Power outages linger for millions as another icy storm looms

Power outages linger for millions as another icy storm looms
People wait in line to fill propane tanks Wednesday, Feb. 17, 2021, in Houston. Customers waited over an hour in the freezing rain to fill their tanks. Millions in Texas still had no power after a historic snowfall and single-digit temperatures created a surge of demand for electricity to warm up homes unaccustomed to such extreme lows, buckling the state's power grid and causing widespread blackouts. (AP Photo/David J. Phillip)

Utility crews raced Wednesday to restore power to nearly 3.4 million customers around the U.S. who were still without electricity or heat in the aftermath of a deadly winter storm while another blast of ice and snow threatened to sow more chaos.

The latest storm front was certain to complicate recovery efforts, especially in states that are unaccustomed to such frigid weather—parts of Texas, Arkansas and the Lower Mississippi Valley.

"There's really no letup to some of the misery people are feeling across that area," said Bob Oravec, lead forecaster with the National Weather Service, referring to Texas.

The system was forecast to move into the Northeast on Thursday. More than 100 million people live in areas covered by some type of winter weather warning, watch or advisory, the weather service said.

This week's extreme weather has been blamed for the deaths of more than 30 people, some of whom perished while struggling to keep warm inside their homes. In the Houston area, one family succumbed to carbon monoxide from car exhaust in their garage. Another family died while using a fireplace to keep warm.

Weather-related outages have been particularly stubborn in Oregon, where some customers have been without power for almost a week.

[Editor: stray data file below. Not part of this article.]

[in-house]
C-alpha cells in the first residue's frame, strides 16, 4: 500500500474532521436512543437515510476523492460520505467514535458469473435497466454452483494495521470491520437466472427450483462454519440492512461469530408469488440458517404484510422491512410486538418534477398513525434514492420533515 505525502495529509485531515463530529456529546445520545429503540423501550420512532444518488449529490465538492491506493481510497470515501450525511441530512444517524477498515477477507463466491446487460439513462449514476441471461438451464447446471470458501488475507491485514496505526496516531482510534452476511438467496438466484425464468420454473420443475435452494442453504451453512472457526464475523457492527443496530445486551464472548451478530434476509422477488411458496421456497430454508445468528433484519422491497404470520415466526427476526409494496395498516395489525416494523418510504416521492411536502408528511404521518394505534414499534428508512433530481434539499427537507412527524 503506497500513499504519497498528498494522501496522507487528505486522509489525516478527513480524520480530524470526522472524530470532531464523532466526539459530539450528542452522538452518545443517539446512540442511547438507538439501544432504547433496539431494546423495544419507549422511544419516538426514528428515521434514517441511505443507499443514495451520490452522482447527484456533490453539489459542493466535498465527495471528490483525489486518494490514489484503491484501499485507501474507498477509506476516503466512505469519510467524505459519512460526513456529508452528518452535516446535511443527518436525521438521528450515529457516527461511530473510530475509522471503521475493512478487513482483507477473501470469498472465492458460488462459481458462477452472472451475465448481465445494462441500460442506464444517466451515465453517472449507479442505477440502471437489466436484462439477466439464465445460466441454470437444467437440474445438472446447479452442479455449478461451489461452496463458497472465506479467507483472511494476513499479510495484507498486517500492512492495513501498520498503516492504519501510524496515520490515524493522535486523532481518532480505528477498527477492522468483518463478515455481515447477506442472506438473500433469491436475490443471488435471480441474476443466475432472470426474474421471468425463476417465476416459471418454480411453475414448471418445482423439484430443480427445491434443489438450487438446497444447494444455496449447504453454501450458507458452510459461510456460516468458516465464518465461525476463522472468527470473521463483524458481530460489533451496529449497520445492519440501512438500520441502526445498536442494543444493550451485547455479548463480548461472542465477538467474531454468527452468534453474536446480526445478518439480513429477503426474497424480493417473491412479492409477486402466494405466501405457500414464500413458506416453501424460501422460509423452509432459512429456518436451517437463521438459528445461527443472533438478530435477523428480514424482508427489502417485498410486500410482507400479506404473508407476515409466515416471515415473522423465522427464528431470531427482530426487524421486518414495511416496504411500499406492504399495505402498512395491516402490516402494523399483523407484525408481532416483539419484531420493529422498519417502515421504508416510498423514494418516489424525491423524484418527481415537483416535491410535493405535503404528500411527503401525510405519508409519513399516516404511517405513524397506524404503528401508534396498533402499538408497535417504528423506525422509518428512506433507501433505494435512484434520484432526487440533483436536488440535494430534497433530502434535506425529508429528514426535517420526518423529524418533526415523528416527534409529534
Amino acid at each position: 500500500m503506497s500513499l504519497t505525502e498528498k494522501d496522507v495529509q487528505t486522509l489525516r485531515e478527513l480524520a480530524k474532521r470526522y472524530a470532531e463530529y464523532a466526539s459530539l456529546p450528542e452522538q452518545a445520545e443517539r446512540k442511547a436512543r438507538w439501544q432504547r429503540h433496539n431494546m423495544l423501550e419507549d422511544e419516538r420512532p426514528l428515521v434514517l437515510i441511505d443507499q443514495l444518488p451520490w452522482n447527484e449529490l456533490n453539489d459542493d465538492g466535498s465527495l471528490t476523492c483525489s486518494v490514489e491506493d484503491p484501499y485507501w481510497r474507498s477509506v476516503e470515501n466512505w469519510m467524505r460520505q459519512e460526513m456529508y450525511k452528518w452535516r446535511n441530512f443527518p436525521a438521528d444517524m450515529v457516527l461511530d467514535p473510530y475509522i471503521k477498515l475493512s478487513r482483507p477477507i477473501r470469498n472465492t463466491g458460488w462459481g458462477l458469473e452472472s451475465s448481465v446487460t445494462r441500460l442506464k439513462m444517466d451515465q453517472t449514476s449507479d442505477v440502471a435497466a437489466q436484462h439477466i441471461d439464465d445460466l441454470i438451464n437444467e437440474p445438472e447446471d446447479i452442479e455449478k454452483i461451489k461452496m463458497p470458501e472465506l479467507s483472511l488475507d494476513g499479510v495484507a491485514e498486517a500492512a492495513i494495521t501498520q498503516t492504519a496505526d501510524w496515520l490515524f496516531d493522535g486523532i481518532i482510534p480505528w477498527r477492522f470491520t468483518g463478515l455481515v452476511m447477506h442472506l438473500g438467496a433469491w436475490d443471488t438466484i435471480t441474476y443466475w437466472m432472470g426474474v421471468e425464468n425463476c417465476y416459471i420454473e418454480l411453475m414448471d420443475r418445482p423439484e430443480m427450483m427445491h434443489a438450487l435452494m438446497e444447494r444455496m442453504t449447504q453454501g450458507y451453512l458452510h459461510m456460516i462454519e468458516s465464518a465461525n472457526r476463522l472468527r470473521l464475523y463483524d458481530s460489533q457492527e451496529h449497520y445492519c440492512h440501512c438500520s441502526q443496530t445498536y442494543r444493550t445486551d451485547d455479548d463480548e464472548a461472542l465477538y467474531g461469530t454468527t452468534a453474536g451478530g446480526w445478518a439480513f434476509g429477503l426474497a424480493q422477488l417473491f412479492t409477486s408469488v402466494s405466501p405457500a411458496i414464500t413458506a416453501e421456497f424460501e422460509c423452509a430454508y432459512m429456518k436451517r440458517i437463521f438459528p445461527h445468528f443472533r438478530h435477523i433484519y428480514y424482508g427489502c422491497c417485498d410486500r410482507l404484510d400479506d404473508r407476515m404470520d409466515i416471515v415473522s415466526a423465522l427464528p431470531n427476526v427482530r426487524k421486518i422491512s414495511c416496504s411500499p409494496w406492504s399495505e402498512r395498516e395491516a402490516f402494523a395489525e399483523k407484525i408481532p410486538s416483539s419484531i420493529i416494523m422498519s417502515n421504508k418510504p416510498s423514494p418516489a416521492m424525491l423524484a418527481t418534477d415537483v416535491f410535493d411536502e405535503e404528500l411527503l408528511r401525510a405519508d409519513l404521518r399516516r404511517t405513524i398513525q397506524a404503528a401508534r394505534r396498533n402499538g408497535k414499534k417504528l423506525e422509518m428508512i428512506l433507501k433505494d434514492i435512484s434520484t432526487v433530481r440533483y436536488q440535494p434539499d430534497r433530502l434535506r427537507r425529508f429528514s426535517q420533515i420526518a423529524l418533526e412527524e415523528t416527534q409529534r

Record low temperatures were reported in city after city. Scientists say the polar vortex, a weather pattern that usually keeps to the Arctic, is increasingly spilling into lower latitudes and staying there longer, and global warming caused by humans is partly responsible.

Power outages linger for millions as another icy storm looms
Sara Castillo loads firewood into her car Wednesday, Feb. 17, 2021, in Dallas. Castillo said the fire would be used to burn for warmth as her family has been without power since Sunday due to blackouts caused by extreme cold. (AP Photo/LM Otero)

Utilities from Minnesota to Texas and Mississippi have implemented rolling blackouts to ease the burden on straining to meet extreme demand for heat and electricity. In Mexico, rolling blackouts covered more than one-third of the country after storms in Texas cut the supply of imported natural gas.

The worst U.S. power outages by far have been in Texas, where 3 million homes and businesses remained without power as of midday Wednesday. The president of the state's power grid manager, the Electric Reliability Council of Texas, said he hoped many customers would see at least partial service restored by later Wednesday or Thursday.

Dashawn Walker, 33, was thrilled Wednesday to find the power back on in his Dallas apartment. He stayed at a suburban hotel Tuesday night after being without power since Sunday, but said he was charged $474 for one night.

Power outages linger for millions as another icy storm looms
Joecyah Heath, left, Morning Day, center, and Jenesis Heath rest in recliners at a Gallery Furniture store which opened as a shelter Wednesday, Feb. 17, 2021, in Houston. Millions in Texas still had no power after a historic snowfall and single-digit temperatures created a surge of demand for electricity to warm up homes unaccustomed to such extreme lows, buckling the state's power grid and causing widespread blackouts. (AP Photo/David J. Phillip)

"It's crazy," Walker said. "I mean why would y'all go up on the hotels in the middle of a crisis?"

More than 200,000 additional customers were in the dark in four Appalachian states, and nearly that many in the Pacific Northwest, according to poweroutage.us, which tracks utility outage reports.

The outages in and around Portland, Oregon, affected nearly 150,000 customers nearly a week after a massive snow and ice storm toppled many trees and took out hundreds of miles of power lines.

The damage to the power system was the worst in 40 years, said Maria Pope, CEO of Portland General Electric. At the peak of the storm, more than 350,000 customers in the Portland area were in the dark.